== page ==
multiple pregnancies, many that ended in miscarriage or abortion, in addition to their relinquishment
Some were simply unable to conceive and/or carry to term another child which represented an
additional loss to them. "And having no children was like having nothing to keep me any place. After I
lost the ability to have children, I used to fantasize about being able to have an implanted womb and
being able to get pregnant."
Two women reported having had hysterectomies during their child bearing years. Four of the women
described incest experiences in their childhoods and six described sexual promiscuity. All but one of
the women have had multiple sex partners, some of whom were abusive.
Parenting All but one birthmother had some parenting experience. Five described their parenting
experience as a struggle, or felt they were not or would not have been good parents. Three had the
opportunity to parent their children for only a short time before losing them. All considered themselves
Two women had no children of their own, and yet helped to parent someone else's children. Three
women described themselves as good mothers or someone who would have been a good mother. Two
of these women were the ones who described their relationships with their own mothers as supportive
Relationship with Relinquished Child/ren All eight birthmothers reported having frequent and
ongoing thoughts about their relinquished children throughout their lives. "Of course, around her
birthday or other significant times, I would get very sad and very depressed. Sometimes I would just be
inconsolable, but I wouldn't talk about it."
Six of the eight birthmothers changed their minds later in their lives about having relinquished the
rights to include their children in their lives. As a consequence, four of them have searched for and
reunited with their children and are developing ongoing relationships with them. Two women entertain
fantasies of reuniting with their lost children, but have not yet overcome their fears of what
consequences search and reunion might have on their own lives, the lives of the members of their
families, and the lives of the children they have not forgotten. Since this project was completed, one of
these two women has reunited with one of her three children.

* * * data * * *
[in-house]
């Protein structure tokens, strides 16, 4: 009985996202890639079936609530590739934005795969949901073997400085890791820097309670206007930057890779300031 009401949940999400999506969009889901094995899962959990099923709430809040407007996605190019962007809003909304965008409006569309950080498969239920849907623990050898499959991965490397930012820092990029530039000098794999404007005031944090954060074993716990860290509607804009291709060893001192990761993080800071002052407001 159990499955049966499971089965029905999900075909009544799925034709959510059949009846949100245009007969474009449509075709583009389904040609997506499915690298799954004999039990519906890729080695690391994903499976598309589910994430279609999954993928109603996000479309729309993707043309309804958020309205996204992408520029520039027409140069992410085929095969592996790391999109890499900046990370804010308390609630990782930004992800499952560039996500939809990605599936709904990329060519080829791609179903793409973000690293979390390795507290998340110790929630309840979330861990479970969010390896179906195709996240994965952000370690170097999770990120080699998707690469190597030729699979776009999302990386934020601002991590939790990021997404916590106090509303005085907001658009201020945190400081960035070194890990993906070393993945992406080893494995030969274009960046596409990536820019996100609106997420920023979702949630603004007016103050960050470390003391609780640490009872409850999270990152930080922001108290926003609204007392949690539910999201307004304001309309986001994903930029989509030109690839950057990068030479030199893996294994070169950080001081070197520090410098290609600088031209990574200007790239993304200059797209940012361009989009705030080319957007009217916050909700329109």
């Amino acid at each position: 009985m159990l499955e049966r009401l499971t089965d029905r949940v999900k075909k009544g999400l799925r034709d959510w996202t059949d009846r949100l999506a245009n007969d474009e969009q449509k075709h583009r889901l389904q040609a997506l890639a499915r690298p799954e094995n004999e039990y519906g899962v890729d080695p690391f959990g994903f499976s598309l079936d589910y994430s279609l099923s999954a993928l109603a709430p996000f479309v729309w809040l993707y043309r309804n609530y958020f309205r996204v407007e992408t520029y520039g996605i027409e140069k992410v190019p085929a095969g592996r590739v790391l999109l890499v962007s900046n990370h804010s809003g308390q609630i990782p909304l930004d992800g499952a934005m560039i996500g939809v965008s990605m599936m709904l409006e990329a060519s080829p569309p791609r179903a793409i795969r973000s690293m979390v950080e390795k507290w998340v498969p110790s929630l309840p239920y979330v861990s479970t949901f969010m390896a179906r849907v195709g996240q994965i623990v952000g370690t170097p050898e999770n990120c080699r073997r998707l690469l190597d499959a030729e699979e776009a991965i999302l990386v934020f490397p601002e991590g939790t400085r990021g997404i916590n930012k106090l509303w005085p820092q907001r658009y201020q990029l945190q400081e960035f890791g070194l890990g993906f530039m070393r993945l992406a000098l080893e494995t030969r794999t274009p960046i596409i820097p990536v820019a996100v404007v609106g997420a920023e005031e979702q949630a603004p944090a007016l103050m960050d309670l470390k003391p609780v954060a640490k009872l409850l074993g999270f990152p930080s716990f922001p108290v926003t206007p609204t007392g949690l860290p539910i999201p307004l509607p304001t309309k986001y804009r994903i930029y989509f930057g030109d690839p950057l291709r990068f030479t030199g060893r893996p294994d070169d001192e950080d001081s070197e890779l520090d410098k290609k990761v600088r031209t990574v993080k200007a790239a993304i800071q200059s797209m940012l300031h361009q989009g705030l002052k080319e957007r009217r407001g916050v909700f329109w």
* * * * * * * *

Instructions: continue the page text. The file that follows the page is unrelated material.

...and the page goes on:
One mother has found one of her daughters, but has been disappointed in the response to her efforts to
establish a relationship. Two birthmothers express love and concern for their children, currently appear
satisfied with the status of their adoption decision, and yet express being open to being found.
In summary, the birthmothers who participated in the study generally came from families who were
alcoholic, abusive and rejecting. The relinquishment experience was traumatic and left damaging scars
on battered self-esteems. Since the relinquishment experience, the birthmothers have suffered divorce
and many failed relationships. They have struggled with reproduction and parenting issues and have
dreamed of reuniting with their lost children.
DISCUSSION AND CONCLUSIONS
The findings of this research are consistent with the information reviewed from existing literature
describing the birthmother's unresolved grief, but, for these women at least, also suggest that the
trauma may be more severe than suggested and may encompass more issues such as alcoholism and
physical and sexual abuse in the families of origin. Of course, the qualitative nature of the study
suggests caution in generalizing the findings beyond the sample study.
The birthmother's primary source of pain has been in the area of loss. She has not only suffered the loss
of her child/ren, but the loss of her sense of wholeness, her sense of control over her life, and loss of
self-esteem. In some cases she has lost a home or has lost or suffered damaged relationships with
members of her family. Often she has lost identification with her mother as a role model. She has
suffered loss of being accepted by society and loss of her adolescence, as well as loss of her sense of
trust and self-worth.
This magnitude of loss is, to say the least, difficult for her to overcome. Sometimes the best a
birthmother can do is to remain in denial and numbness for the rest of her adult life, unconsciously
encumbered by her silent sorrow. For those who seek help, it is up to the mental health community to
give them the permission and tools for grieving that they have long been denied.
IMPLICATIONS AND RECOMMENDATIONS